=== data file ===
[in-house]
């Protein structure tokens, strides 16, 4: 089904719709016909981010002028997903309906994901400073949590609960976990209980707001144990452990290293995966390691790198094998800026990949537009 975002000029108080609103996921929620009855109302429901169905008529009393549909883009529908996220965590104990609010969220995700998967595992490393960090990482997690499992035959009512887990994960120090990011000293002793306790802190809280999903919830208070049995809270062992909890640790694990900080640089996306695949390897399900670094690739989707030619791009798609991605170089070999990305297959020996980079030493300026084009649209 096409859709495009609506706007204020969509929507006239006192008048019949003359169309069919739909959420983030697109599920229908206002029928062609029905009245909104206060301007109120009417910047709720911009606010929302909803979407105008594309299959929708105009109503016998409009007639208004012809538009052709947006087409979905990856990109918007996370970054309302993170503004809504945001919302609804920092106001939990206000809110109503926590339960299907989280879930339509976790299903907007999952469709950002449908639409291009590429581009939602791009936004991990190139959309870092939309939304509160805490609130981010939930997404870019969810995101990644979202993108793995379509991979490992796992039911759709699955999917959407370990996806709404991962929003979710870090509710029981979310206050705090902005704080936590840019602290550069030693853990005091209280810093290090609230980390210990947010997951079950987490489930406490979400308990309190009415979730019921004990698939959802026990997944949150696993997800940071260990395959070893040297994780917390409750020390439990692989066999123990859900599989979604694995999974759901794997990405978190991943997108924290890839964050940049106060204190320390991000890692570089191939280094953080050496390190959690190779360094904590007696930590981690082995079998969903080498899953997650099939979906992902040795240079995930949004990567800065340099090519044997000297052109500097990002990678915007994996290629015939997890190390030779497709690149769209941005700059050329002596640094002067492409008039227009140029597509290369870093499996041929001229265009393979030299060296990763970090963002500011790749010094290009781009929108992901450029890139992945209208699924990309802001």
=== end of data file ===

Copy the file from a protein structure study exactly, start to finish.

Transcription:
[in-house]
């Protein structure tokens, strides 16, 4: 089904719709016909981010002028997903309906994901400073949590609960976990209980707001144990452990290293995966390691790198094998800026990949537009 975002000029108080609103996921929620009855109302429901169905008529009393549909883009529908996220965590104990609010969220995700998967595992490393960090990482997690499992035959009512887990994960120090990011000293002793306790802190809280999903919830208070049995809270062992909890640790694990900080640089996306695949390897399900670094690739989707030619791009798609991605170089070999990305297959020996980079030493300026084009649209 096409859709495009609506706007204020969509929507006239006192008048019949003359169309069919739909959420983030697109599920229908206002029928062609029905009245909104206060301007109120009417910047709720911009606010929302909803979407105008594309299959929708105009109503016998409009007639208004012809538009052709947006087409979905990856990109918007996370970054309302993170503004809504945001919302609804920092106001939990206000809110109503926590339960299907989280879930339509976790299903907007999952469709950002449908639409291009590429581009939602791009936004991990190139959309870092939309939304509160805490609130981010939930997404870019969810995101990644979202993108793995379509991979490992796992039911759709699955999917959407370990996806709404991962929003979710870090509710029981979310206050705090902005704080936590840019602290550069030693853990005091209280810093290090609230980390210990947010997951079950987490489930406490979400308990309190009415979730019921004990698939959802026990997944949150696993997800940071260990395959070893040297994780917390409750020390439990692989066999123990859900599989979604694995999974759901794997990405978190991943997108924290890839964050940049106060204190320390991000890692570089191939280094953080050496390190959690190779360094904590007696930590981690082995079998969903080498899953997650099939979906992902040795240079995930949004990567800065340099090519044997000297052109500097990002990678915007994996290629015939997890190390030779497709690149769209941005700059050329002596640094002067492409008039227009140029597509290369870093499996041929001229265009393979030299060296990763970090963002500011790749010094290009781009929108992901450029890139992945209208699924990309802001």